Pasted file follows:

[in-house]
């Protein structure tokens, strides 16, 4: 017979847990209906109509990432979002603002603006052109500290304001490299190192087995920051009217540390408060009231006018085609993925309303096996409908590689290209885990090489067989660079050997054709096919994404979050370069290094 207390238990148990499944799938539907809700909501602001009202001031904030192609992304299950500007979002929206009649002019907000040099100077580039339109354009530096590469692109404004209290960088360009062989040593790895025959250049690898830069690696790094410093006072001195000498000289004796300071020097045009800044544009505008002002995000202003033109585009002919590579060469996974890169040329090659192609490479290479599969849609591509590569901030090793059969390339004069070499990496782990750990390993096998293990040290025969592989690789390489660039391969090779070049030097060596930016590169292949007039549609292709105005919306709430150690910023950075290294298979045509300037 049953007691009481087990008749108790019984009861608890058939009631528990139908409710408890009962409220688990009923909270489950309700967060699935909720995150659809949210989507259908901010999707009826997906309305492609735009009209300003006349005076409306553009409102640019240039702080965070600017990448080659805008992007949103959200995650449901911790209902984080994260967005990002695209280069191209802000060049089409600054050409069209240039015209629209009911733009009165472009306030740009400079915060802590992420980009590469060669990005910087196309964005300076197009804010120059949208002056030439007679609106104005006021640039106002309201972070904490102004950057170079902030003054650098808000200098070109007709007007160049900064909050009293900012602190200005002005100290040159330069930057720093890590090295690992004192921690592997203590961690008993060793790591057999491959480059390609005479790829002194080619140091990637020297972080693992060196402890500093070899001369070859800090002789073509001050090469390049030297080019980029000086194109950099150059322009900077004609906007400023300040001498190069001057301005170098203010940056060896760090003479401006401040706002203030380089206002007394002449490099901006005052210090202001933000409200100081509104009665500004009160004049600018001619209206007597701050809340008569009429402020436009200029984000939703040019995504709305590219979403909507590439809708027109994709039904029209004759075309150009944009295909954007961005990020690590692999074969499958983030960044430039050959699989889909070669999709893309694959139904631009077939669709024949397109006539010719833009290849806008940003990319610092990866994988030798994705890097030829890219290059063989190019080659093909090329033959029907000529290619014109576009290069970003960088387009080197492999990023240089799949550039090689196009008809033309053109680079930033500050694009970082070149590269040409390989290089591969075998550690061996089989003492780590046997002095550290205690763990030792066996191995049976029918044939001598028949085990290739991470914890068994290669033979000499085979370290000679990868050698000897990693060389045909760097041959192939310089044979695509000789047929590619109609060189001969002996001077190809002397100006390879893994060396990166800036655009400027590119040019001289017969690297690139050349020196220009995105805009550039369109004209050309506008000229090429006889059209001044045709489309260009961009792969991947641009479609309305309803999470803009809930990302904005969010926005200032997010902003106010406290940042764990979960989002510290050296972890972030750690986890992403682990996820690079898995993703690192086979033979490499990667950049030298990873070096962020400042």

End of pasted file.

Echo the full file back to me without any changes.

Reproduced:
[in-house]
């Protein structure tokens, strides 16, 4: 017979847990209906109509990432979002603002603006052109500290304001490299190192087995920051009217540390408060009231006018085609993925309303096996409908590689290209885990090489067989660079050997054709096919994404979050370069290094 207390238990148990499944799938539907809700909501602001009202001031904030192609992304299950500007979002929206009649002019907000040099100077580039339109354009530096590469692109404004209290960088360009062989040593790895025959250049690898830069690696790094410093006072001195000498000289004796300071020097045009800044544009505008002002995000202003033109585009002919590579060469996974890169040329090659192609490479290479599969849609591509590569901030090793059969390339004069070499990496782990750990390993096998293990040290025969592989690789390489660039391969090779070049030097060596930016590169292949007039549609292709105005919306709430150690910023950075290294298979045509300037 049953007691009481087990008749108790019984009861608890058939009631528990139908409710408890009962409220688990009923909270489950309700967060699935909720995150659809949210989507259908901010999707009826997906309305492609735009009209300003006349005076409306553009409102640019240039702080965070600017990448080659805008992007949103959200995650449901911790209902984080994260967005990002695209280069191209802000060049089409600054050409069209240039015209629209009911733009009165472009306030740009400079915060802590992420980009590469060669990005910087196309964005300076197009804010120059949208002056030439007679609106104005006021640039106002309201972070904490102004950057170079902030003054650098808000200098070109007709007007160049900064909050009293900012602190200005002005100290040159330069930057720093890590090295690992004192921690592997203590961690008993060793790591057999491959480059390609005479790829002194080619140091990637020297972080693992060196402890500093070899001369070859800090002789073509001050090469390049030297080019980029000086194109950099150059322009900077004609906007400023300040001498190069001057301005170098203010940056060896760090003479401006401040706002203030380089206002007394002449490099901006005052210090202001933000409200100081509104009665500004009160004049600018001619209206007597701050809340008569009429402020436009200029984000939703040019995504709305590219979403909507590439809708027109994709039904029209004759075309150009944009295909954007961005990020690590692999074969499958983030960044430039050959699989889909070669999709893309694959139904631009077939669709024949397109006539010719833009290849806008940003990319610092990866994988030798994705890097030829890219290059063989190019080659093909090329033959029907000529290619014109576009290069970003960088387009080197492999990023240089799949550039090689196009008809033309053109680079930033500050694009970082070149590269040409390989290089591969075998550690061996089989003492780590046997002095550290205690763990030792066996191995049976029918044939001598028949085990290739991470914890068994290669033979000499085979370290000679990868050698000897990693060389045909760097041959192939310089044979695509000789047929590619109609060189001969002996001077190809002397100006390879893994060396990166800036655009400027590119040019001289017969690297690139050349020196220009995105805009550039369109004209050309506008000229090429006889059209001044045709489309260009961009792969991947641009479609309305309803999470803009809930990302904005969010926005200032997010902003106010406290940042764990979960989002510290050296972890972030750690986890992403682990996820690079898995993703690192086979033979490499990667950049030298990873070096962020400042």